Monthly Archives November 2015

One million years BC

We head north along the road.

Not too far along we find a stone that’s raised up next to one that has sunk – forming a sort of pit and altar. The altar has many skulls and the pit is full of bones, with a couple of cadavers. Closer inspection reveals that the skulls are not human – brows too pronounced, forehead slopes back. Varys states it must be some sort of prehistoric man or neanderthal.

Nothing attacks us or happens, so we continue. The road enters a range of undulating hills. It continues arrow straight with some cuttings through the larger hills.

Later in the day we see a post with another skull, painted a dull red. Could it be a territory marker, or a warning??

Approaching the crest of a hill we hear noises. Rob and Amber creep forward to investigate. Amber is chased by a snake and runs back to Morgan like a big cissy. Rob returns and tells us that a troop of hairy men are fighting a huge lizardy dinosaur.

We crest the hill and watch from a safe distance. For an hour they harry the beast with spears. Their dodging skills are impressive and none of them are hurt in the time it takes them to kill it. As they begin to butcher it for meat we hear another bellowing roar from up the valley to the west. The hairy men hurry.

Eventually the roars get closer and they run off. We follow along the top of the ridge.. Behind us we see a huge bipedal lizard. It stops at the dead dinosaur and starts to eat.

In the gathering dusk we lose sight of the hairy men but we follow in their general direction and over the crest of the next valley we see caves in the hillside. We spot that one flickers slightly with firelight and debate long on what to do. Another roar helps us decide and we approach the cave.

It’s protected by some large spikes driven into the rocks but we can easily slip between them. They are designed for something on a bier scale.

Next we come to a ring of thorny bushes. As we ponder what to do the light of our torches has been spotted and about 5 hairy men emerge from the cave grunting and howling. They throw spears at us, but luckily miss. Varys casts Sleep and all is quiet…

By the time we cut our way through the bushes the cave entrance is clear. We enter cautiously, Amber and Bael at the front. Bael strums his lute, playing a soothing tune. Behind the fire, the hairy men are standing tensly, teeth bared, spears raised. They clearly fear us but daren’t strike.

We keep calm and slowly approach the fire. The mexican standoff continues for a while, but we make no threatening moves, and start to cook and share some of the lizard meat we still have.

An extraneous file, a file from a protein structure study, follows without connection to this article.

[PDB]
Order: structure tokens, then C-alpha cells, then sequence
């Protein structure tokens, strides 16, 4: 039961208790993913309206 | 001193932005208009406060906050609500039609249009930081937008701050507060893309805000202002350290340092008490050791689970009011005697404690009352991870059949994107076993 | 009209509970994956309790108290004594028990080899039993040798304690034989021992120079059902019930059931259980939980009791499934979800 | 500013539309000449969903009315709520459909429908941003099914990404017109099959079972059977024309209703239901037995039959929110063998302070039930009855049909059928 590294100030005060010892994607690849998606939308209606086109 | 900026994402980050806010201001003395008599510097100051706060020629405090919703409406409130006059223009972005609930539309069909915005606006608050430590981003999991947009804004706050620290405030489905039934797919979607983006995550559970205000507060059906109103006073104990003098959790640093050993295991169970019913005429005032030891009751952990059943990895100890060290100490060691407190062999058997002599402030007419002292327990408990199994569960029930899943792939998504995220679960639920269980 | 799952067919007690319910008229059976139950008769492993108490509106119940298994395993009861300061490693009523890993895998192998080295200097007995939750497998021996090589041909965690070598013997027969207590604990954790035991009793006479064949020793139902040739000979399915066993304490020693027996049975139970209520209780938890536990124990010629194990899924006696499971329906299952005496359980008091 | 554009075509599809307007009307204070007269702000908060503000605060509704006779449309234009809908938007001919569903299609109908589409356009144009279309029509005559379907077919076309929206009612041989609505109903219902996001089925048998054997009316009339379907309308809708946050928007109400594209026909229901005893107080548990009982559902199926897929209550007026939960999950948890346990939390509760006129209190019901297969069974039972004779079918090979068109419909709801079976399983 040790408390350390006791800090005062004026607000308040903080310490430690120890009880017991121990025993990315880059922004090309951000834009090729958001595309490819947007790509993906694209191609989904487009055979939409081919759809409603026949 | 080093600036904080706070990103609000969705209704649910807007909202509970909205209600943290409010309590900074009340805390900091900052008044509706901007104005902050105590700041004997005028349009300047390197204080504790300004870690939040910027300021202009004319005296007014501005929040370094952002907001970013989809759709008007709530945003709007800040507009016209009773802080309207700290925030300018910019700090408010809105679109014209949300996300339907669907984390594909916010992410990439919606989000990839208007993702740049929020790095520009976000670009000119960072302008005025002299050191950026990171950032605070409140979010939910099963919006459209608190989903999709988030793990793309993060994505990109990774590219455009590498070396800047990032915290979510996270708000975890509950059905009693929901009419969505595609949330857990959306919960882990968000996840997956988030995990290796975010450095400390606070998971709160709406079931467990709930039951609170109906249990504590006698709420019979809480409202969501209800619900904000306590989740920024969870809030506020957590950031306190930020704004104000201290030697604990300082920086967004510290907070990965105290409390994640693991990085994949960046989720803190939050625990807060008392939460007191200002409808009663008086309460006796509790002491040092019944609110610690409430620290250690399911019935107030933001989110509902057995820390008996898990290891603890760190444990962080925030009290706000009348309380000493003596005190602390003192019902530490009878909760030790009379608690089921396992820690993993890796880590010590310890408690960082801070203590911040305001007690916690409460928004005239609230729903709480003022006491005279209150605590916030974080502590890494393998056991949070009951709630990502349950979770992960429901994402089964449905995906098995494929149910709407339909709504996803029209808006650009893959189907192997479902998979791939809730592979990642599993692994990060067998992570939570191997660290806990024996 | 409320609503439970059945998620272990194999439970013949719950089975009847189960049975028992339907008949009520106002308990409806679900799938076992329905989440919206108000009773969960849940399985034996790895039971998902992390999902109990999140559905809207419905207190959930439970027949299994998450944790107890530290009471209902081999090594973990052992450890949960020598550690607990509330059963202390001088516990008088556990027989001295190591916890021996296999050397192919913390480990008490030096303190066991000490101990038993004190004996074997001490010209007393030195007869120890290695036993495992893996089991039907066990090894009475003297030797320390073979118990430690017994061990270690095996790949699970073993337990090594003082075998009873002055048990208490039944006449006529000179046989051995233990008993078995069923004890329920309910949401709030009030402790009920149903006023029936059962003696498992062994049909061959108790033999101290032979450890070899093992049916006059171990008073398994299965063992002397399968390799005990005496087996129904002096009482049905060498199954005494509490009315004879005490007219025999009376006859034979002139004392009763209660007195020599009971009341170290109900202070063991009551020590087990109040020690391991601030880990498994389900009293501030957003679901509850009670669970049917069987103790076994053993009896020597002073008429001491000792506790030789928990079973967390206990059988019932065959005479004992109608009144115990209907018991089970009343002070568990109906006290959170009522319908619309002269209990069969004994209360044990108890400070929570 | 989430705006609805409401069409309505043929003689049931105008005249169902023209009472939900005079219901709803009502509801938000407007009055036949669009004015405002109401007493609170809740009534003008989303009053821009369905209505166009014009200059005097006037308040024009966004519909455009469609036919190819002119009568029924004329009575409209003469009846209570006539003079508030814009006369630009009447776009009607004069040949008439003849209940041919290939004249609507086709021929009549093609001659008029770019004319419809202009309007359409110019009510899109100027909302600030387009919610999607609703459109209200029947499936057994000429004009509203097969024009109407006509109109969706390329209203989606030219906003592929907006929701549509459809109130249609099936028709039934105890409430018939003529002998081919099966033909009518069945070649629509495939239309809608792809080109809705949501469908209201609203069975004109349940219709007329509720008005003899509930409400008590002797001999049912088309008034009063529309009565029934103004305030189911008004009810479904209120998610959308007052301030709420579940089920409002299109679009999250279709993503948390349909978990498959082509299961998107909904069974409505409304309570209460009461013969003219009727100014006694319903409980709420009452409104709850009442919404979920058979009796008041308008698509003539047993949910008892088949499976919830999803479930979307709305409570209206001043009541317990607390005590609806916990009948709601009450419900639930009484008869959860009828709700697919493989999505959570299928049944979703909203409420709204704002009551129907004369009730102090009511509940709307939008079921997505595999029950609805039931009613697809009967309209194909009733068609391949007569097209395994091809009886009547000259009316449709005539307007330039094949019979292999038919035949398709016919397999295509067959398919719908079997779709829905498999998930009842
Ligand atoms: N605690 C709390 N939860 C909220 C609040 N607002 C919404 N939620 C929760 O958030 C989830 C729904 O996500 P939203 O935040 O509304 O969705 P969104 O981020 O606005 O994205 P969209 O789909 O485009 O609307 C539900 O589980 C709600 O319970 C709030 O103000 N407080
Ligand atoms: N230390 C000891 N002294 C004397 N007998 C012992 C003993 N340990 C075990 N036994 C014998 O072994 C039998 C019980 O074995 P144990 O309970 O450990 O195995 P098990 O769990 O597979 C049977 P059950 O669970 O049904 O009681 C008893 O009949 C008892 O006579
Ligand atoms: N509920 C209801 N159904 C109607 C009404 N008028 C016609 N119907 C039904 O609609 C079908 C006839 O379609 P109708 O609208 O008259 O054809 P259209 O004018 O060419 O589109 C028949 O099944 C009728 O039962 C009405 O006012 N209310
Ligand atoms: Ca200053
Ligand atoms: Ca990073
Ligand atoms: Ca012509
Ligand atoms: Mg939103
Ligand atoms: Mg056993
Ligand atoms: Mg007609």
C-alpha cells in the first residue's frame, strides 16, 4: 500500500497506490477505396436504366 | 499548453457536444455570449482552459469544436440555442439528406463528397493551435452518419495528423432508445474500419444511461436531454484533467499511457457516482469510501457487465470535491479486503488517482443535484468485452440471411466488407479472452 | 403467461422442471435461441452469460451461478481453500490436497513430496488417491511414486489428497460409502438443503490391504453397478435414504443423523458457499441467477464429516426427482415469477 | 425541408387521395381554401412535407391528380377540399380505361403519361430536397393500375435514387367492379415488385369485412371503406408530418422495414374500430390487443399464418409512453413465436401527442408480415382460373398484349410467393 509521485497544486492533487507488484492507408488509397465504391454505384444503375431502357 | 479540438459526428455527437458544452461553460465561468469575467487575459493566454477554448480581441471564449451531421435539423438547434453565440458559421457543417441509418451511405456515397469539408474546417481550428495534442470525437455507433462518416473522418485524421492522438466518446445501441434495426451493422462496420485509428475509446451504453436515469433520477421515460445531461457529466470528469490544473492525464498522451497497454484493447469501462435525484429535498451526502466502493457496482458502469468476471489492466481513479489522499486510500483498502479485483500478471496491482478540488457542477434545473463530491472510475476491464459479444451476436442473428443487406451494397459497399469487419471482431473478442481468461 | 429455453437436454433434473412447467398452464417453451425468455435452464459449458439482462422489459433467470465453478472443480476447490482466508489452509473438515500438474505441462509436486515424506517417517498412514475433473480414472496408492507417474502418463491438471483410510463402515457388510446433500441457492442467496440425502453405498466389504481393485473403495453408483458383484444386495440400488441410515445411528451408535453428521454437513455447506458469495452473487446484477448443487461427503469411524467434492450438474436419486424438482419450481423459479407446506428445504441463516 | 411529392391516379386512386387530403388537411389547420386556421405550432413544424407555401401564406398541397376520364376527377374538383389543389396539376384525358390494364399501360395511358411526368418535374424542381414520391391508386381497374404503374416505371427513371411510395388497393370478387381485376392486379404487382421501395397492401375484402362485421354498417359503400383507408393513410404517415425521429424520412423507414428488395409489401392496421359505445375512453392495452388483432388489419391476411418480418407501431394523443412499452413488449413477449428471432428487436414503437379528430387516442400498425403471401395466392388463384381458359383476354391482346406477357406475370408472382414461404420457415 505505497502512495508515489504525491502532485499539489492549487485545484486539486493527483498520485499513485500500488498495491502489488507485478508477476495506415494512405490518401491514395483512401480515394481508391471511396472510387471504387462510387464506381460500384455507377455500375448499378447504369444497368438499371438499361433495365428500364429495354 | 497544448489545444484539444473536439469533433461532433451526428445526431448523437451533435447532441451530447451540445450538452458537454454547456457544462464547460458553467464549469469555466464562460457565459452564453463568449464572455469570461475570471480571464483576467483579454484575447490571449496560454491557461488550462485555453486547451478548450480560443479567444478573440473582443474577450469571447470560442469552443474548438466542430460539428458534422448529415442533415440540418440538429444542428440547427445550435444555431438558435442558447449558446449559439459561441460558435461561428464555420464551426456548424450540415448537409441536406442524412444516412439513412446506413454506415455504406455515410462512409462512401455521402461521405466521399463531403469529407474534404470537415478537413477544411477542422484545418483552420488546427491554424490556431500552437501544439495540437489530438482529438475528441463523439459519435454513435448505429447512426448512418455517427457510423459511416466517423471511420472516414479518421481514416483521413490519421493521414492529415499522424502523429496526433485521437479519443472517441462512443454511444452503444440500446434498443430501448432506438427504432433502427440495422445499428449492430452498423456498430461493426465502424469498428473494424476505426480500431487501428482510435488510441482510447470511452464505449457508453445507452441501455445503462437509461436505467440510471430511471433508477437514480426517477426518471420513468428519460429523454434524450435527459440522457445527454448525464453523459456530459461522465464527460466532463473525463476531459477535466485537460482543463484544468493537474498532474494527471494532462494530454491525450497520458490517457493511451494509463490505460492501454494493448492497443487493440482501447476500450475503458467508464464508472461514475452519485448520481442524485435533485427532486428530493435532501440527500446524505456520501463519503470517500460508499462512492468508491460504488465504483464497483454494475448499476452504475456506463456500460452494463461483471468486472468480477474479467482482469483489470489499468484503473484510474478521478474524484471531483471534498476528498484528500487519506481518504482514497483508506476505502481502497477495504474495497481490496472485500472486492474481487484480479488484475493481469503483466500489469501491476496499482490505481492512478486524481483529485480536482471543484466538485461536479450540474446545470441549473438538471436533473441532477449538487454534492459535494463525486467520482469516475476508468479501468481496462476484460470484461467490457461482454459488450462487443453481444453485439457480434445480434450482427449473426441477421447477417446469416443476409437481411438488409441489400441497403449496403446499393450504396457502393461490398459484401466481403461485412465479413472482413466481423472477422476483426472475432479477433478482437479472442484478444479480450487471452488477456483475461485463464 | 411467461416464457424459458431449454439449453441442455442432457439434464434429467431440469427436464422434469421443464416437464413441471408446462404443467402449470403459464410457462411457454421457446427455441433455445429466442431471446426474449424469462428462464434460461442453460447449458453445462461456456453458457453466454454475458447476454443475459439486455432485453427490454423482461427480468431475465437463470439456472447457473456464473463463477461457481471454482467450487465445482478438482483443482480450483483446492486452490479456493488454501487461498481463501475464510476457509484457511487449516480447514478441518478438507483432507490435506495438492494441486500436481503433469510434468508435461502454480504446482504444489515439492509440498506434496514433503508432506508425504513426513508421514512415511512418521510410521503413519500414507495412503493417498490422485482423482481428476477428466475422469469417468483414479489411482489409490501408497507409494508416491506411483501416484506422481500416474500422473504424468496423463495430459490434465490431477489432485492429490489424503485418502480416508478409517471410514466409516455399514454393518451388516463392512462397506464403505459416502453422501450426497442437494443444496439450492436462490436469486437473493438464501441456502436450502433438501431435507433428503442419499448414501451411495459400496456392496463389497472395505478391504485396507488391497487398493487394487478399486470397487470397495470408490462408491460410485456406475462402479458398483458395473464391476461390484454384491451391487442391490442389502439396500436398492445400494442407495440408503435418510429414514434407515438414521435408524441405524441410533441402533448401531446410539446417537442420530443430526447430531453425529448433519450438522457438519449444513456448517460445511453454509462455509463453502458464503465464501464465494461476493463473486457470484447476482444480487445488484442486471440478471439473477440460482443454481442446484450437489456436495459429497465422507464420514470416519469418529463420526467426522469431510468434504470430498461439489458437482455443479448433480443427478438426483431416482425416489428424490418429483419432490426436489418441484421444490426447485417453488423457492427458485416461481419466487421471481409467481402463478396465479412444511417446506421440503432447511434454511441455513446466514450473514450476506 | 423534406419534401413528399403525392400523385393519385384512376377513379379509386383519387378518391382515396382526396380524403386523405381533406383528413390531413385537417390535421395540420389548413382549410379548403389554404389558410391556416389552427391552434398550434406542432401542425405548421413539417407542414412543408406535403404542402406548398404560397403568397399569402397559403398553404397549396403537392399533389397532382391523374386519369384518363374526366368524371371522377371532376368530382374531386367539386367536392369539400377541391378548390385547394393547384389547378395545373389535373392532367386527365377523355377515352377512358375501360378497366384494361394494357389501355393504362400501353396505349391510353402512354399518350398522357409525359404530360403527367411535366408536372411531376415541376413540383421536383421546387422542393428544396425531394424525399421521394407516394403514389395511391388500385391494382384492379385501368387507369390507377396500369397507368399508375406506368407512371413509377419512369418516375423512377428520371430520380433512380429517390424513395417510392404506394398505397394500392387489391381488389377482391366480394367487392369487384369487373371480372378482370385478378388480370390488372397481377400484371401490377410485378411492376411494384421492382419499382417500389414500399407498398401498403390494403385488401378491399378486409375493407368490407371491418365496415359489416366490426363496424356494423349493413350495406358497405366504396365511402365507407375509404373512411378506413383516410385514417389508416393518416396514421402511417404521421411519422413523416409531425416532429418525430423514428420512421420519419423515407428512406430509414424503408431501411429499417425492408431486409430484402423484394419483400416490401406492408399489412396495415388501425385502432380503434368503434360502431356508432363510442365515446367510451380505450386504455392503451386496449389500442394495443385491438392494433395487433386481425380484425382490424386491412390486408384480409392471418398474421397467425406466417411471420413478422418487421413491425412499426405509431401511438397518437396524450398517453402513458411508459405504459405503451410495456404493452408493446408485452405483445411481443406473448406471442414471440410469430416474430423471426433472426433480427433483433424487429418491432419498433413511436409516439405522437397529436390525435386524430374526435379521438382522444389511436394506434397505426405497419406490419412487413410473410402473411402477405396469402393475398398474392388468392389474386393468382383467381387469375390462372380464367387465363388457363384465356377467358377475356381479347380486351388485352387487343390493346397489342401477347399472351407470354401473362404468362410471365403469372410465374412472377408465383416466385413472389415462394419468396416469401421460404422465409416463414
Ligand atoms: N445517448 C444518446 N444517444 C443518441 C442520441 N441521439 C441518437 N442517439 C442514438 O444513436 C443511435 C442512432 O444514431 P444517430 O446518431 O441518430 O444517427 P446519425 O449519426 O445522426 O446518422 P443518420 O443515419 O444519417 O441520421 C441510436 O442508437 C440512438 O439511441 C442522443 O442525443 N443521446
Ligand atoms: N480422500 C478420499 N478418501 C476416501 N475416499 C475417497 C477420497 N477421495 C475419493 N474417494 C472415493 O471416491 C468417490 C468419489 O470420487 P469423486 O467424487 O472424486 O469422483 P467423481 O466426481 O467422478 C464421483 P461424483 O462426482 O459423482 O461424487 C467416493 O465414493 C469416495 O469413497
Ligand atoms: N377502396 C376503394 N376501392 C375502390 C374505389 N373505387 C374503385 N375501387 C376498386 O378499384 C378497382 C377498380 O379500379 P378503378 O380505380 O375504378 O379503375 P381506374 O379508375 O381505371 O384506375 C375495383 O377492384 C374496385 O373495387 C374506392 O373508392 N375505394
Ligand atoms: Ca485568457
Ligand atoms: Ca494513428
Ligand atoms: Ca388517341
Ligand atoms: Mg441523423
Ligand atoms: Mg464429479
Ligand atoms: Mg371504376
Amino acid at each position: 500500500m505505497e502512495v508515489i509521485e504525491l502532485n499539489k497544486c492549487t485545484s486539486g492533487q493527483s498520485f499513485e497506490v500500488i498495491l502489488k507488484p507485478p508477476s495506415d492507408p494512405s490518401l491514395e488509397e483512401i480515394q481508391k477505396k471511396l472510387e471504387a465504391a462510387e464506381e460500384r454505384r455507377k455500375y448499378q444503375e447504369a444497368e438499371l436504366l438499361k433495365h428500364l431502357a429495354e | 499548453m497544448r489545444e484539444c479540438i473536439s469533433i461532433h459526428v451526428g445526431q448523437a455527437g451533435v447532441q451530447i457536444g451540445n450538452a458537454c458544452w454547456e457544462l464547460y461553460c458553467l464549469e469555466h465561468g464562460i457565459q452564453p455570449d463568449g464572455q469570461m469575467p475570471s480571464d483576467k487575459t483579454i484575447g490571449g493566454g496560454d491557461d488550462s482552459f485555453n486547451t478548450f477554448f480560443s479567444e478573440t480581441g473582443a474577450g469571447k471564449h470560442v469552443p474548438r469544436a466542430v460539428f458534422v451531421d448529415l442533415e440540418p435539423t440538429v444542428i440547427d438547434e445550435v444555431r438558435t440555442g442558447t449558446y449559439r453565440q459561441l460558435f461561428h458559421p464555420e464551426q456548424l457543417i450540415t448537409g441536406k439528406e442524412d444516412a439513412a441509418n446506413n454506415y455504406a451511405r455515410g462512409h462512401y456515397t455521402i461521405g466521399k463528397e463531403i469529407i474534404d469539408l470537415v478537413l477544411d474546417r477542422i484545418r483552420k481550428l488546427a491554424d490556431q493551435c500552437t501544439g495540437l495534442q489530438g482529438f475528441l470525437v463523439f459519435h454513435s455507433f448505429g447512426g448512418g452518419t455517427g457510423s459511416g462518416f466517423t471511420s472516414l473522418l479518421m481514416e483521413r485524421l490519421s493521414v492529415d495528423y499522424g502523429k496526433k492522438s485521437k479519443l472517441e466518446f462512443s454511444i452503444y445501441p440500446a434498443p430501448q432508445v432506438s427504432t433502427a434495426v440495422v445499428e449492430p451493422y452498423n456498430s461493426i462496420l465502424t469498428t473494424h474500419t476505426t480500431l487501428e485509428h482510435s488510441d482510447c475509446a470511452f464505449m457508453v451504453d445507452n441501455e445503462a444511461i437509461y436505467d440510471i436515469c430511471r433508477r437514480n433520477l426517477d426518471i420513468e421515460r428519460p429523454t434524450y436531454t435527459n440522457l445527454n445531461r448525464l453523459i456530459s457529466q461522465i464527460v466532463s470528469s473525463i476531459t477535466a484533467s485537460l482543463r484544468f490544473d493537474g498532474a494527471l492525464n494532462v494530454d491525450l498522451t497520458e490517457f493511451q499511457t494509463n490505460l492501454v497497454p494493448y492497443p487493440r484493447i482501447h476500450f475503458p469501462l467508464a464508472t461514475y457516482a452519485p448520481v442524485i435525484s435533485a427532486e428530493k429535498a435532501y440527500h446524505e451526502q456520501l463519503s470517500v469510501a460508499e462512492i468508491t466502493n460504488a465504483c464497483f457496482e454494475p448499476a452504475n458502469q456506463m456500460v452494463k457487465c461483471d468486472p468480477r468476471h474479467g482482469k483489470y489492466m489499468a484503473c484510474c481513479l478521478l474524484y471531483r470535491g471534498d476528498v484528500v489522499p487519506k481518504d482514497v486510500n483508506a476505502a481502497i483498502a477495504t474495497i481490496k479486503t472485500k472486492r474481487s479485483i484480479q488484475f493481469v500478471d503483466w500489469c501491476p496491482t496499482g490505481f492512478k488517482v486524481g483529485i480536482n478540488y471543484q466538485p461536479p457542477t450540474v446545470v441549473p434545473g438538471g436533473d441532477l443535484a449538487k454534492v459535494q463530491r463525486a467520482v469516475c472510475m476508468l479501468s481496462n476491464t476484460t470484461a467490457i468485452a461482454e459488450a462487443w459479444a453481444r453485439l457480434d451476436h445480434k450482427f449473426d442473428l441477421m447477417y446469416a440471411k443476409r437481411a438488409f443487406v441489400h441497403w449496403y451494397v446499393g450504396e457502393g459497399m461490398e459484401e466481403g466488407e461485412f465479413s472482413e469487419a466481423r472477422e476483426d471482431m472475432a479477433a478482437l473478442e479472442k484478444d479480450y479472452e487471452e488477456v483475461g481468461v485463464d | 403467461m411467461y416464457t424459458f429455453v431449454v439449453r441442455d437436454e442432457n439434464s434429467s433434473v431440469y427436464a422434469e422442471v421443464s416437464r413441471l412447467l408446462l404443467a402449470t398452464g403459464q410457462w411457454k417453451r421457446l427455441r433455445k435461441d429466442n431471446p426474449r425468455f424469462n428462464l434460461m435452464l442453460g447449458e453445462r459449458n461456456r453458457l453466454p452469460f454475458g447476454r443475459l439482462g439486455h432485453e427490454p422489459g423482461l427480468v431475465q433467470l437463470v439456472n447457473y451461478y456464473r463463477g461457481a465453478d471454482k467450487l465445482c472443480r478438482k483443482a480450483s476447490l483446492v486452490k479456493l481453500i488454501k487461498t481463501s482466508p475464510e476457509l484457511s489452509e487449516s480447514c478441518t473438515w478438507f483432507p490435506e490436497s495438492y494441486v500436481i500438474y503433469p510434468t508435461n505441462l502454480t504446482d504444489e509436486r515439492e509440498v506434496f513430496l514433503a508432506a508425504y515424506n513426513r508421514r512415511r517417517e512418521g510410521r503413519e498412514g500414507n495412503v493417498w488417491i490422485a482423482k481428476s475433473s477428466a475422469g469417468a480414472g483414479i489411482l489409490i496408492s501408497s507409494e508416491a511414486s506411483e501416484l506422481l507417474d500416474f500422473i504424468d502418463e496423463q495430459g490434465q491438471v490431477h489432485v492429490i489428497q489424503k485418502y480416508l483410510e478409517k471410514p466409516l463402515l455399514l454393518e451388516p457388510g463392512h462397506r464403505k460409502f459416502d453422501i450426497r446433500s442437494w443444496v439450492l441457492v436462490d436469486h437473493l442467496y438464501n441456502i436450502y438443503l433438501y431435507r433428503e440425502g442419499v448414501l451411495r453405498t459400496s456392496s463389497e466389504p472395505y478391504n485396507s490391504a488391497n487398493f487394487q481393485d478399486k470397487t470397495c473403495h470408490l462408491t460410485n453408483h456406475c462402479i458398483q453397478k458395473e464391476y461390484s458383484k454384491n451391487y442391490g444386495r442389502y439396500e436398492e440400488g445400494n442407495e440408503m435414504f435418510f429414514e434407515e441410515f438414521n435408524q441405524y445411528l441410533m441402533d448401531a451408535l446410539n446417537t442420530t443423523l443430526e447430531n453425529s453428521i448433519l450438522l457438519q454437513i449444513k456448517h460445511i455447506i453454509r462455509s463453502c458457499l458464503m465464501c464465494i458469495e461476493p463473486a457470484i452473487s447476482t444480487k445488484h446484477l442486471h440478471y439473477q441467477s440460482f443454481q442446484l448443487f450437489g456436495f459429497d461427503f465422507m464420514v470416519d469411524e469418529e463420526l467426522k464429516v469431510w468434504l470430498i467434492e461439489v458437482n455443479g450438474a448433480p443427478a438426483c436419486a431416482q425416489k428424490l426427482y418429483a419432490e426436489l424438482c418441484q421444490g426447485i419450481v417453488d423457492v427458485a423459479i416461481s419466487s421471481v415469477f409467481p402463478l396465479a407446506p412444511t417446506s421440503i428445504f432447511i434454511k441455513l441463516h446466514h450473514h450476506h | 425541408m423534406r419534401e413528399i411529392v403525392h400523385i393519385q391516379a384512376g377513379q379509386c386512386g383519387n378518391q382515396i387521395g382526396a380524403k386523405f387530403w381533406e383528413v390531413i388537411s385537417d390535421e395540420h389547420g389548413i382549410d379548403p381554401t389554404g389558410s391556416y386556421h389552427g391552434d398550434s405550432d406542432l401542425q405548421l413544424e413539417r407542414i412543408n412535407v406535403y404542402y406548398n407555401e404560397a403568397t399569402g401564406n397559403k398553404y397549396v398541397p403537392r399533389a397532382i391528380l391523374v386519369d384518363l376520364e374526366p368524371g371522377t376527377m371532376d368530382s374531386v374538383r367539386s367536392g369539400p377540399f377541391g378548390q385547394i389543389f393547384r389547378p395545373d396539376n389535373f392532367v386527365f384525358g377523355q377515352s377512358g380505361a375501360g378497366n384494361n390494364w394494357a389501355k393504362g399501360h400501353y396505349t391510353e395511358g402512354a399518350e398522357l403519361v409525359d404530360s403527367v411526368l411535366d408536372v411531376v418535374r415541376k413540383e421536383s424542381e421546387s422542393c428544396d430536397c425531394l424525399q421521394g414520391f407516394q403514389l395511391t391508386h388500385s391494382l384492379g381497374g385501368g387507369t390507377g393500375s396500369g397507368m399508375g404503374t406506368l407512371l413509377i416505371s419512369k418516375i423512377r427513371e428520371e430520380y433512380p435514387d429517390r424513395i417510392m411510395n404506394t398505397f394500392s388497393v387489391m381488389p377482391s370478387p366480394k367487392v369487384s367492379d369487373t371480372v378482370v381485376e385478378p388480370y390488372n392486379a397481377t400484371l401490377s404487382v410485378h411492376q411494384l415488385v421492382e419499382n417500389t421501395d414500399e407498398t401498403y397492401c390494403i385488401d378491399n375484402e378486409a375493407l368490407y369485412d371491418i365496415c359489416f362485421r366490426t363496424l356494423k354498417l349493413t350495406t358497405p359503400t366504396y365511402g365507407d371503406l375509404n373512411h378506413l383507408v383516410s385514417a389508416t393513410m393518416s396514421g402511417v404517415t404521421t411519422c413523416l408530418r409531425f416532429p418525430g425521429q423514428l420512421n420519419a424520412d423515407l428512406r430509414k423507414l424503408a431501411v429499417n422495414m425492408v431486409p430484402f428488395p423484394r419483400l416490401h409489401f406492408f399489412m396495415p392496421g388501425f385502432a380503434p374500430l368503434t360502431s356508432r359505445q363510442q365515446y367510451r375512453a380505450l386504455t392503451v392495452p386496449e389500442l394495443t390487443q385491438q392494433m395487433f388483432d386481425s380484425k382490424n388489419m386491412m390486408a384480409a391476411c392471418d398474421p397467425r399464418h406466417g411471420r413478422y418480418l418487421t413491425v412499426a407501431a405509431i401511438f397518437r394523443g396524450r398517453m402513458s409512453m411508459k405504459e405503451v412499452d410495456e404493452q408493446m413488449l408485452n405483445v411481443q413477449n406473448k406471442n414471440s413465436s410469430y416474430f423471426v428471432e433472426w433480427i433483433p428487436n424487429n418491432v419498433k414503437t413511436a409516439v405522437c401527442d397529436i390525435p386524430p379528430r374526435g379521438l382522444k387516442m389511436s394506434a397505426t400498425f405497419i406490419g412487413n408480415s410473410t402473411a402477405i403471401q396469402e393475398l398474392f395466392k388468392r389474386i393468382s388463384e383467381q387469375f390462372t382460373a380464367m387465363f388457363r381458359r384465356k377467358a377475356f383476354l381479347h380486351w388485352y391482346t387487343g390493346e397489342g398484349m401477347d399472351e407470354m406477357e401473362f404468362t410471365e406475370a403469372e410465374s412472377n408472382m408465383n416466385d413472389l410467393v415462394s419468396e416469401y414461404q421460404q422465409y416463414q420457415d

Tensions reduce sufficiently that we can get rest and are not attacked.

Next morning it is clear they want us to leave. We do so, and 4 of them follow us at a discrete distance.

We return to the road and continue north. The hairy men trail us, but are always careful to never walk on the road…

For a while, the road follows a valley, eventually it turns off to the west, but the road continues straight into a cave in the hillside. And at the cave entrance is another post with a skull sitting atop.

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Bael experimenting with new shorter verse structures

At the tar pits.
Decide to head to centre of island to investigate legend of treasures…
Heal up then head north away from swamp.
We pass a herd of stegasaurus.
Reach the remains of a huge road going east west. As we investigate we are attacked by two giant lizards. We eat lizards steaks for dinner and camp in a giant crack in the road. Next day we follow the road east. Reach a lake and a junction with other roads. We head north…

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Morgan, he not write Thyatian properly

Equipped ship with enough 10’ poles and wolfsbane to equip an army of lycanthrope hunters.
Sailed south.
Observed an uncharted island to the west, but the winds were fair so we pressed on.
Observed what appeared to be a floating ‘island’ of houseboats when observed through the captain’s spyglass, off the port quarter, but the winds were fair so we pressed on.
Made land fall with Island after 6 days of sailing.
Sailed down the lee (eastern) shore, we didn’t risk a storm blowing up and wrecking us having just reached here
Reached southern end of the land mass after a number of days and found habitation.
Emissaries from the village local population paddled out to greet us in a flotilla of dugout canoes.
Language barrier didn’t seem a problem and they were welcoming and pleased with the trade goods we bought them; the metals objects went down particularly well.
We went ashore and shared a meal with them and were then taken to a central ceremony where the four ‘groupings’ / families of the village had a ceremonial meal – it wasn’t us.
We stayed in the log house of our family.
On the second day, as we were wondering how to overcome the language barrier and how to find the shaman that the log described, the shaman appeared from the other village near the wall.
We talked, we learnt enough of the language to make ourselves understood, then we left and sailed round to the village by the wall.
Before we left we deduced that the villagers had mastered the art of partial-resurrection of the dead; the workers in the fields appeared unaging and compliant.

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